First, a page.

Back in 2008, I purchased 600 grams of an amazing loose leaf sheng puer (生普洱) in Yingge (鶯歌), Taiwan. I drank it with an old man and his wife at their sleepy little puer and teapot shop (one of many) located near Yingge's old street. They appeared to be blown away by the idea of a young(ish) American who enjoyed drinking puer tea. I told them that I knew quite a few like-minded tea lovers but I'm not sure they believed me. They shared a few interesting factoids about this tea with me but unfortunately my limited Mandarin comprehension skills yielded only the following: it was made from wild trees in Xishuangbanna (西雙版納) in 1999.
The dry leaves are very long, twisted and mostly intact. They have a beautiful mix of gold, yellow, forest green and brown colors and a sweet spicy aroma. This aroma is softened by little hints of plum, pine and raisin. In order to keep the leaves safe during their long trip home to Seattle, the old man packed them gently into three large bags and then put them into boxes. I thanked him well for helping me to protect the fragile leaves.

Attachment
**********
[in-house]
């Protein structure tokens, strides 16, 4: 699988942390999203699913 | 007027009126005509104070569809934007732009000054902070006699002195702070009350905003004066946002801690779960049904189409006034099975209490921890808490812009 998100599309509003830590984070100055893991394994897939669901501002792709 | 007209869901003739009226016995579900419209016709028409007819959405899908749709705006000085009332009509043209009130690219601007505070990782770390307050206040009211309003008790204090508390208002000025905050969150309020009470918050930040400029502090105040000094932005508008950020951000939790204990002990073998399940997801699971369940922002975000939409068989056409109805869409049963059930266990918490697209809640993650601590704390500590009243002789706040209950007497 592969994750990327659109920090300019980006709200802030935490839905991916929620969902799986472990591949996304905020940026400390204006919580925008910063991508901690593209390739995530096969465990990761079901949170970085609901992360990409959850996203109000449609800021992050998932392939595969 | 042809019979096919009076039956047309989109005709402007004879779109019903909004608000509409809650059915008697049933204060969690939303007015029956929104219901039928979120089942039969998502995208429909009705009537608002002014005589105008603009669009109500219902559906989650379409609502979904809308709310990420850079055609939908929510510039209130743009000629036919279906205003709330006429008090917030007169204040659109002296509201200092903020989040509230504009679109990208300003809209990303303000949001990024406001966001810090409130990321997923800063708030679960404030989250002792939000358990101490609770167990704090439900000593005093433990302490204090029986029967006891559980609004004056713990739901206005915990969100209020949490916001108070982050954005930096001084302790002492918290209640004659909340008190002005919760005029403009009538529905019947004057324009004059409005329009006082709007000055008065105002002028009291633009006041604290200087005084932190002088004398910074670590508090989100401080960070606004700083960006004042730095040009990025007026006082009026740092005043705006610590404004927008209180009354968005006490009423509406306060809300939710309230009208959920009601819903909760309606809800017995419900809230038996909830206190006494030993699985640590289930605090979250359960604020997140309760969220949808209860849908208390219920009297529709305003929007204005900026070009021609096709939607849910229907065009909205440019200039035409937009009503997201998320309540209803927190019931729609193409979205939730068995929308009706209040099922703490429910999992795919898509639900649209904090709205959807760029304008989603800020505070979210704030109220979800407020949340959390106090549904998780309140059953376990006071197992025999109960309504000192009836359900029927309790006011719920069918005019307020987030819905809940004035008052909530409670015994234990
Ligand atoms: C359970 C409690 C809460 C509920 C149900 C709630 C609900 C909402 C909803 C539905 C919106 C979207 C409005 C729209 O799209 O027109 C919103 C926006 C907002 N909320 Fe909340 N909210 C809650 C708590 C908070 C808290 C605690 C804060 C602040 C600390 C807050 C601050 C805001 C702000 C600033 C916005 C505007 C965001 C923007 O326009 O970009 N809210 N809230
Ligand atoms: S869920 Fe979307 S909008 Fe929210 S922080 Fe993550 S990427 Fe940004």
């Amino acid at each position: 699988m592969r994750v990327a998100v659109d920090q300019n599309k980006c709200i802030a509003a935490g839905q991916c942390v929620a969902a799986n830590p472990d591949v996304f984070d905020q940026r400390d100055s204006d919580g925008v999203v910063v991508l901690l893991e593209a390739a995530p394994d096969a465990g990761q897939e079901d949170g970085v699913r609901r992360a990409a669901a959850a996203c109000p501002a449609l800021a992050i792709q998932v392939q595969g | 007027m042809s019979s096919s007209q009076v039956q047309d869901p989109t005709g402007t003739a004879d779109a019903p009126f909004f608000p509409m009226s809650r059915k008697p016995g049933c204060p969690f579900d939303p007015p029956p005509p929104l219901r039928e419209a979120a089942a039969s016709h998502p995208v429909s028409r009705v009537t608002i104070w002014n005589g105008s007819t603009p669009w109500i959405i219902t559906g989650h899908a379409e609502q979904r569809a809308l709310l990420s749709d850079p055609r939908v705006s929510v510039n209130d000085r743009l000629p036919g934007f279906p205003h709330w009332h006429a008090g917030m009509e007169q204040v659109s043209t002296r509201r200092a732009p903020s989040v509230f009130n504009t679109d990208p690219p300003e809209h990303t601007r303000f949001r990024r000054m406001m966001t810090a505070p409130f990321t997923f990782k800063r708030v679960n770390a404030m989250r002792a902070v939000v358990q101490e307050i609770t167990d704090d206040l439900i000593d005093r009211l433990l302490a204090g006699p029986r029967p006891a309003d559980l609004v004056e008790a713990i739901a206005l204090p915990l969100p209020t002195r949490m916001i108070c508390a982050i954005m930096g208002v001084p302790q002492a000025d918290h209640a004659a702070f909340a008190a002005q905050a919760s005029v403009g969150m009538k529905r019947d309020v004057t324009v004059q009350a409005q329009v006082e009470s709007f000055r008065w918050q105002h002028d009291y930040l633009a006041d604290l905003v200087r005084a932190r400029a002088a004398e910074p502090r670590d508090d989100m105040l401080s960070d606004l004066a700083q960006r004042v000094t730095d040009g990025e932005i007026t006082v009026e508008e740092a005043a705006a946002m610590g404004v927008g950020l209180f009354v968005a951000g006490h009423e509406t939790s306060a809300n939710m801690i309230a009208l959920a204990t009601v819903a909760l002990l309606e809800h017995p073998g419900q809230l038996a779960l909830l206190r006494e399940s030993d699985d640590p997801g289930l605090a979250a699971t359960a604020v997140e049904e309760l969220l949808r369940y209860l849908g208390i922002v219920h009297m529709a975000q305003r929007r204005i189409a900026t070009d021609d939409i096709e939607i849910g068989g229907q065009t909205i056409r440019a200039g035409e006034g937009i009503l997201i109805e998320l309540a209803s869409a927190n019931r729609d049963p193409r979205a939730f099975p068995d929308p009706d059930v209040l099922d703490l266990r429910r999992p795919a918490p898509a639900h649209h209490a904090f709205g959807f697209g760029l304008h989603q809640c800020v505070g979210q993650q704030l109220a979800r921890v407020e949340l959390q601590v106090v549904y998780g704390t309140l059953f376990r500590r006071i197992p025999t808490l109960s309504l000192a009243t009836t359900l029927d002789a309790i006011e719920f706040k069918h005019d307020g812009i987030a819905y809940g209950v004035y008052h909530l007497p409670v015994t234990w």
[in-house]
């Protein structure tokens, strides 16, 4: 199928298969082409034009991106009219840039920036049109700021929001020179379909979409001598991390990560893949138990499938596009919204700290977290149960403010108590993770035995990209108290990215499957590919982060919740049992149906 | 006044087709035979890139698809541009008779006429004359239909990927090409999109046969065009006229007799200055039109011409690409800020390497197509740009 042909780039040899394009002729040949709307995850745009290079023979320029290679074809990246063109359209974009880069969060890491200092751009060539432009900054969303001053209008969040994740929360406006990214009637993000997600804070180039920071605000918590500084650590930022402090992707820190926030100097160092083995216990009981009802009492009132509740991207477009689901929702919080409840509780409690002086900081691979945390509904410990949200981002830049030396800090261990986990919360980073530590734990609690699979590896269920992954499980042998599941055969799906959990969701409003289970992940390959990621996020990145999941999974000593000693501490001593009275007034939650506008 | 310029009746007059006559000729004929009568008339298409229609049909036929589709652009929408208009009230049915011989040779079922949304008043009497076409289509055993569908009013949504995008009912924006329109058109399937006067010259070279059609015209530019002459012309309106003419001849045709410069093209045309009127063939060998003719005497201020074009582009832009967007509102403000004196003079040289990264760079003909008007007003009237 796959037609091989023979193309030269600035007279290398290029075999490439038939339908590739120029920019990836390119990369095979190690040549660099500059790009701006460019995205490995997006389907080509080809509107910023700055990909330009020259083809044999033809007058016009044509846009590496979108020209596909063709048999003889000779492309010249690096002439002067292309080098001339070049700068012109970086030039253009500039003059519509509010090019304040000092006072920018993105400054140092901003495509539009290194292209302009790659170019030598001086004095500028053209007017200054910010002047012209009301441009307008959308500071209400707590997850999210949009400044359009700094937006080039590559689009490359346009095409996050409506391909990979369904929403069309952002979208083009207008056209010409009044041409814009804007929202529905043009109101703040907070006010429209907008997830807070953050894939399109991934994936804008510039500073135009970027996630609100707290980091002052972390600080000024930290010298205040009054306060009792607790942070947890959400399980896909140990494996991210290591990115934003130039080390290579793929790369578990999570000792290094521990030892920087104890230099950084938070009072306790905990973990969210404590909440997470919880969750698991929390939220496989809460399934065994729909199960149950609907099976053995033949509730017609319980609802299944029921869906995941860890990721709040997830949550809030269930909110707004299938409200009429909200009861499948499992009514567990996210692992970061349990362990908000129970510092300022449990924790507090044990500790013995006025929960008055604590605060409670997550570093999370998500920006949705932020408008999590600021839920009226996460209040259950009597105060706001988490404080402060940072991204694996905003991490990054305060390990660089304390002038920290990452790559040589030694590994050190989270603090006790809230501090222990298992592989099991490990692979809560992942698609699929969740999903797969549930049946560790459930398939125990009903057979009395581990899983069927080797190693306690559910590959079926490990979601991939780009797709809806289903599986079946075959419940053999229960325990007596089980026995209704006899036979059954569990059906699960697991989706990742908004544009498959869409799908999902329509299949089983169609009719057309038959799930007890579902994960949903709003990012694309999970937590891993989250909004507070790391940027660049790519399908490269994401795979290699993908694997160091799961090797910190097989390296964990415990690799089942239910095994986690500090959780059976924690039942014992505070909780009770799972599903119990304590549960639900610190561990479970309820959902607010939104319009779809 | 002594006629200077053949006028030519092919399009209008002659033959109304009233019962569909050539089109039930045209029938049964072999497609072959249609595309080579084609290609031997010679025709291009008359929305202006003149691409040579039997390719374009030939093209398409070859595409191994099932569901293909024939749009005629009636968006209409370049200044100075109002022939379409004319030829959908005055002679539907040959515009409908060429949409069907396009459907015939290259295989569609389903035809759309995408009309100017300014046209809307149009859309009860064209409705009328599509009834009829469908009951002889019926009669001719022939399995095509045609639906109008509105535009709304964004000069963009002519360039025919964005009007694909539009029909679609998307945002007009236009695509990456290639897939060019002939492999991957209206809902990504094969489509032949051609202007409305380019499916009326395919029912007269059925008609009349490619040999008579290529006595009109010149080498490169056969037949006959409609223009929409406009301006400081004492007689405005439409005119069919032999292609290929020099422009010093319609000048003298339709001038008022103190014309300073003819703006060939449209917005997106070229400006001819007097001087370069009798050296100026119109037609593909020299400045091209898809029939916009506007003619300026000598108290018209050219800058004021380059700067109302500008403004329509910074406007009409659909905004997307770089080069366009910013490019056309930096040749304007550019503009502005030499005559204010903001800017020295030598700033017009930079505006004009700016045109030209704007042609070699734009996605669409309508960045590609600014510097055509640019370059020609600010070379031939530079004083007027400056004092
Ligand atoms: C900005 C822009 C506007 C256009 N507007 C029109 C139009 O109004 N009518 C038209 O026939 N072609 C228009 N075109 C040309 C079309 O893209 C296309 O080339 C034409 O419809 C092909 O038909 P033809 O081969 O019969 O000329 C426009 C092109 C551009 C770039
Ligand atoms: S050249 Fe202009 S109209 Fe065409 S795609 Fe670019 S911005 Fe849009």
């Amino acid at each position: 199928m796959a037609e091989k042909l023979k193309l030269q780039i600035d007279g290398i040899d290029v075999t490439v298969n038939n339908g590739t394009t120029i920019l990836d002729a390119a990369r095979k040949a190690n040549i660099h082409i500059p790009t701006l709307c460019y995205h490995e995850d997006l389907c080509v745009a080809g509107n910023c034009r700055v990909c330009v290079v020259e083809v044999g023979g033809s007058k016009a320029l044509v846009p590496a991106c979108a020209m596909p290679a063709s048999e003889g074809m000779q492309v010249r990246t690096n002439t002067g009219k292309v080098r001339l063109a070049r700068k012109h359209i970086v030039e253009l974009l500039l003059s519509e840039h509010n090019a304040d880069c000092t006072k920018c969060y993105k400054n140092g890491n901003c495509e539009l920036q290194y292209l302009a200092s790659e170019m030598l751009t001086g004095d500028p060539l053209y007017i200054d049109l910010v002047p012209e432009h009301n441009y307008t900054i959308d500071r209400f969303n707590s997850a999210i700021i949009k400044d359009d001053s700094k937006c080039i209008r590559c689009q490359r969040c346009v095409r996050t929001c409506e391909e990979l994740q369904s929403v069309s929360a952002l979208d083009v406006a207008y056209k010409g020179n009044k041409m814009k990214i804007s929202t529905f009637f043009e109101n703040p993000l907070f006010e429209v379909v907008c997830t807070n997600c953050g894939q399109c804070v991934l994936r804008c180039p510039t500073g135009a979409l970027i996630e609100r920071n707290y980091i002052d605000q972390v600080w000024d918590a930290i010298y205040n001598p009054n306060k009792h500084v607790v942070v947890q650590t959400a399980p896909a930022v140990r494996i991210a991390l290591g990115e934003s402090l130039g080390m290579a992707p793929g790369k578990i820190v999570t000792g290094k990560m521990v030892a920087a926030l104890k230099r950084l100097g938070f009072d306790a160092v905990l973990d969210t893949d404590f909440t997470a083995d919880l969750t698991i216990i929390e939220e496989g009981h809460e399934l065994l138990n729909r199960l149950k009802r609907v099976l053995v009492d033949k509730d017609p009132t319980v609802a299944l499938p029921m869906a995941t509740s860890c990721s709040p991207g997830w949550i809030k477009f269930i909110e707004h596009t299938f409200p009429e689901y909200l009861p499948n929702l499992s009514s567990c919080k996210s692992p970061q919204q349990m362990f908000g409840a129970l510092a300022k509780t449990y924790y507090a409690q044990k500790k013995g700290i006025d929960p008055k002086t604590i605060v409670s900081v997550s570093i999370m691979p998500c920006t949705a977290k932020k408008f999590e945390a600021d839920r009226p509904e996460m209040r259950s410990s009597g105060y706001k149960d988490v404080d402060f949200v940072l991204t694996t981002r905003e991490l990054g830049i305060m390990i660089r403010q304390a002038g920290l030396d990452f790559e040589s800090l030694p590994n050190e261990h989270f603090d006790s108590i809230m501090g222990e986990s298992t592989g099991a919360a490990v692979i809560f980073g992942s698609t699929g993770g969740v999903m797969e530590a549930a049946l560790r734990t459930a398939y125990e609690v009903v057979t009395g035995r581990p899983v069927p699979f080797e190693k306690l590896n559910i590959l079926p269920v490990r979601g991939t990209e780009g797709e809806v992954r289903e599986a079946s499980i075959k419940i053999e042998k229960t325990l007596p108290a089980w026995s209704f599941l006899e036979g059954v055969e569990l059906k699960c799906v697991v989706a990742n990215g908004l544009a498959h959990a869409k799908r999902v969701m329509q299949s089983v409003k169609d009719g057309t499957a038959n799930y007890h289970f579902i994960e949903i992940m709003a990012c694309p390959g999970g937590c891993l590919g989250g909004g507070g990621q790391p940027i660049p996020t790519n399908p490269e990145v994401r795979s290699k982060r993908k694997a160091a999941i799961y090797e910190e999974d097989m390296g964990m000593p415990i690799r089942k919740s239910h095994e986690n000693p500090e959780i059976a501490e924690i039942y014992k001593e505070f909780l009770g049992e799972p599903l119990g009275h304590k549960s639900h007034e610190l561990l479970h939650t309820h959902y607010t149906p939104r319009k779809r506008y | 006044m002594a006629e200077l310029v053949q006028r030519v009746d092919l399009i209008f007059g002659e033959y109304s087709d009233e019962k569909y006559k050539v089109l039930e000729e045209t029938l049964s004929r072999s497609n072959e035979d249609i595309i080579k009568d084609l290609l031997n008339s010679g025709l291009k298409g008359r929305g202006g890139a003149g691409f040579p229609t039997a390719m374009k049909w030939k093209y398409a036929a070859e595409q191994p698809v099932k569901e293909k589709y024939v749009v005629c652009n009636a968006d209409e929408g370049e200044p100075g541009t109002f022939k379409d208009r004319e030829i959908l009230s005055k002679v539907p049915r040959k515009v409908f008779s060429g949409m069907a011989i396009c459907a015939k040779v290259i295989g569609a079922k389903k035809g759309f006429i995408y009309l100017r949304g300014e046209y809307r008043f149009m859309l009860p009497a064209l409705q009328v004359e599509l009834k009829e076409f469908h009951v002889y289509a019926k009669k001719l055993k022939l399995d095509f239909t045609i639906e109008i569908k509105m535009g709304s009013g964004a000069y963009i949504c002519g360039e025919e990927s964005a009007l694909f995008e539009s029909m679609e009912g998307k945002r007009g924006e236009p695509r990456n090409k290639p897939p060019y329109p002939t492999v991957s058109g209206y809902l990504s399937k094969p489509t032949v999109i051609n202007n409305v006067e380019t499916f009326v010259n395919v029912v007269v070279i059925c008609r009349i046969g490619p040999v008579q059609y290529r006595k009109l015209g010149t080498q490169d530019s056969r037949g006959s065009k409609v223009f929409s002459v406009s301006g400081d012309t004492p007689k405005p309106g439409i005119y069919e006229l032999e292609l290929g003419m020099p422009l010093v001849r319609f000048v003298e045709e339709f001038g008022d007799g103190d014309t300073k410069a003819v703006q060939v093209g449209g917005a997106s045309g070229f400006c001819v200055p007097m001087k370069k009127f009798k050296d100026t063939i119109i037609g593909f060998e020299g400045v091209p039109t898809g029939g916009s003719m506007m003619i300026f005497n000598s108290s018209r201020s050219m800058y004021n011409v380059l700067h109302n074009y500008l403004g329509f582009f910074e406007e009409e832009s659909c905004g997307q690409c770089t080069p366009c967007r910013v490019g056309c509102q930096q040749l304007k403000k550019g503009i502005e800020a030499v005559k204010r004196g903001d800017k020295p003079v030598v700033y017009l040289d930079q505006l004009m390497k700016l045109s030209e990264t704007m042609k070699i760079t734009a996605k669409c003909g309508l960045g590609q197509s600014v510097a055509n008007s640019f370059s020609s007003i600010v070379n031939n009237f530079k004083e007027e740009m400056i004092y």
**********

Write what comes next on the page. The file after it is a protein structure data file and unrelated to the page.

the dry leaves
Today I filled a gaiwan half-way-full with dry leaf and used boiling hot water. After a five second rinse the leaves now look dark and have a prune and forest aroma. The liquor is fragrant like spiced wine and pours a beautiful amber color. The flavor is pretty sweet with playful little herb and grass peaks. At times it reminds me of a nice Yunnan golden bud black tea (only much lighter). My tasting notes for today's 7 infusion session included sandalwood, Darjeeling tea, and ripe stone fruits. I feel serenity and bliss while drinking this tasty puer tea.
the tea soup